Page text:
Home Secretary appoints Clandestine Channel Threat Commander to tackle asylum seeker sea crossings
UNHCR and IOM troubled by reported proposals to return boats crossing the Channel, say saving lives should be the priority
19 August 2020
The United Nations High Commissioner for Refugees (UNHCR) and the International Organization for Migration (IOM) said last week that they were troubled by reports of UK proposals to intercept and return boats attempting to cross the English Channel irregularly.
On 9 August, the Home Office reported that Home Secretary Priti Patel had appointed an inaugural Clandestine Channel Threat Commander to tackle attempts by asylum seekers to reach the UK by boat.
The appointment came in the wake of a large increase in the number of asylum seekers and refugees crossing the Channel from France. According to a BBC News report on 10 August, more than 4,000 people have successfully crossed the Channel in small boats so far this year.
Home Secretary Priti Patel said: "The number of illegal small boat crossings is appalling. We are working to make this route unviable and arresting the criminals facilitating these crossings and making sure they are brought to justice."
The Home Office said the new Clandestine Channel Threat Commander would collaborate closely with French officials to build on the joint work already underway, urgently exploring tougher action in France, including stronger enforcement measures and adopting interceptions at sea and the direct return of boats.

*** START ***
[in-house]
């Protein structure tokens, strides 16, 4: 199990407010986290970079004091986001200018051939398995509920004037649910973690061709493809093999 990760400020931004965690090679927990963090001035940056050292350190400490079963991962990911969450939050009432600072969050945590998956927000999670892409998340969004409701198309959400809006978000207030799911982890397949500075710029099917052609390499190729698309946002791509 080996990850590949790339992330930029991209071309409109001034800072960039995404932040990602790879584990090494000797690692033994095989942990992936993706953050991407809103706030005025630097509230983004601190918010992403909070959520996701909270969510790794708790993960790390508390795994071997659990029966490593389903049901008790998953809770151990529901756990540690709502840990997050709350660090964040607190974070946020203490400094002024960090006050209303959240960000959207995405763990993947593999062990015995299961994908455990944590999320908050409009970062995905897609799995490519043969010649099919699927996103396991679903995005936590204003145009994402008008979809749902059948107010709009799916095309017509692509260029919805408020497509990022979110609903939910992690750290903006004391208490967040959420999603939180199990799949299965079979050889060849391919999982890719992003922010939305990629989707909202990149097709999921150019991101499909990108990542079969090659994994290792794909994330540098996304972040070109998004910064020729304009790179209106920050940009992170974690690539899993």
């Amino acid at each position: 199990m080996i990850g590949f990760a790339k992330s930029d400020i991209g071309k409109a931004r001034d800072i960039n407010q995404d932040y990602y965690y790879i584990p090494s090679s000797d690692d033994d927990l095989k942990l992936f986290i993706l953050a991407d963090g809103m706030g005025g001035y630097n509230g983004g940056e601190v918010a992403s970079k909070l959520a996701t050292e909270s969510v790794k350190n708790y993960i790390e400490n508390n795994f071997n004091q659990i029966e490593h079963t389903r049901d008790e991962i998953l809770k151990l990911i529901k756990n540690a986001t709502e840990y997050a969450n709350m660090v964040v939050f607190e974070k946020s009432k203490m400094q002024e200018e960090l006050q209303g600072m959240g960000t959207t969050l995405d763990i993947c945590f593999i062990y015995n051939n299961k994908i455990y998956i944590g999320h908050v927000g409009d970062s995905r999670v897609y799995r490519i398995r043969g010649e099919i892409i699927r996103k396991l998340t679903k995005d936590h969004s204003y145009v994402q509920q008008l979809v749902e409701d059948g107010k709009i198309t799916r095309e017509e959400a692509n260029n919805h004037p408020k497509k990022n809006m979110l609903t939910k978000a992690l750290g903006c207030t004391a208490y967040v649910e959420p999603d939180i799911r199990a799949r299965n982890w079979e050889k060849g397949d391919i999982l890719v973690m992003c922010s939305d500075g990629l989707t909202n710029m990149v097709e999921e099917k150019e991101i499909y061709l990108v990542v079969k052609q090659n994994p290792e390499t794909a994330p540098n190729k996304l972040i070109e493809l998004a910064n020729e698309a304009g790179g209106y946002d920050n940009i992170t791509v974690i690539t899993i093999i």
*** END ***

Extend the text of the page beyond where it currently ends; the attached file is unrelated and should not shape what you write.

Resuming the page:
The Daily Mail reported on 7 August that the Home Secretary had backed plans to send Royal Navy patrols into the Channel and officials had been ordered to draw up plans in which the Navy could turn back boats.
The Times reported this week, however, that while the Navy had been called in to help Border Force, a Government source said there was no intention to deploy Navy vessels to the Channel to stop the boat crossings.
UNHCR and IOM warned in a statement last week that interception at sea was not the solution to channel crossings. They said: "Although increasing numbers of people have been crossing the Channel by boat this summer, the numbers remain low and manageable. People forced by wars and persecution to flee their homes and people on the move frequently embark on risky journeys in many parts of the world. Saving lives should be the first priority – both on land and at sea. UNHCR and IOM reiterate their call to governments in Europe and elsewhere to increase search and rescue efforts and combat human smuggling and trafficking rings."
UNHCR and IOM added: "Effectively ensuring that asylum seekers and migrants are aware of their legal options and adequately supported in pursuing them needs to be a priority. Efforts should also be increased to identify and protect the most vulnerable, especially unaccompanied children. This should go hand in hand with cooperation to ensure that people who have grounds for regular entry, including to reunify with their families, can do so quickly and effectively without having to resort to such a dangerous journey. UNHCR research shows that delays and administrative barriers to family reunion increase the likelihood of people turning to smugglers as an alternative. Less restrictive and burdensome family reunion rules are therefore needed."